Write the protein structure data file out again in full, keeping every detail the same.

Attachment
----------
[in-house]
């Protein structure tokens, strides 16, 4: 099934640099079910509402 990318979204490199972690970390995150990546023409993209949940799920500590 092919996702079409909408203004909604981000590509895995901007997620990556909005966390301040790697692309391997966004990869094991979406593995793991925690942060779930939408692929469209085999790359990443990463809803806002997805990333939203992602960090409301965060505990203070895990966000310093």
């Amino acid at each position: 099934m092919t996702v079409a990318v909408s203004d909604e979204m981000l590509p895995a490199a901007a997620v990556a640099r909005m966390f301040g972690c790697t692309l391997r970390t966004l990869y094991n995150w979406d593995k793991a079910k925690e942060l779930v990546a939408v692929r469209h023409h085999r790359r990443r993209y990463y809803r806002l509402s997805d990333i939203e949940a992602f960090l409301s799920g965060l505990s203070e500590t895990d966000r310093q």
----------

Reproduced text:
[in-house]
């Protein structure tokens, strides 16, 4: 099934640099079910509402 990318979204490199972690970390995150990546023409993209949940799920500590 092919996702079409909408203004909604981000590509895995901007997620990556909005966390301040790697692309391997966004990869094991979406593995793991925690942060779930939408692929469209085999790359990443990463809803806002997805990333939203992602960090409301965060505990203070895990966000310093």
């Amino acid at each position: 099934m092919t996702v079409a990318v909408s203004d909604e979204m981000l590509p895995a490199a901007a997620v990556a640099r909005m966390f301040g972690c790697t692309l391997r970390t966004l990869y094991n995150w979406d593995k793991a079910k925690e942060l779930v990546a939408v692929r469209h023409h085999r790359r990443r993209y990463y809803r806002l509402s997805d990333i939203e949940a992602f960090l409301s799920g965060l505990s203070e500590t895990d966000r310093q």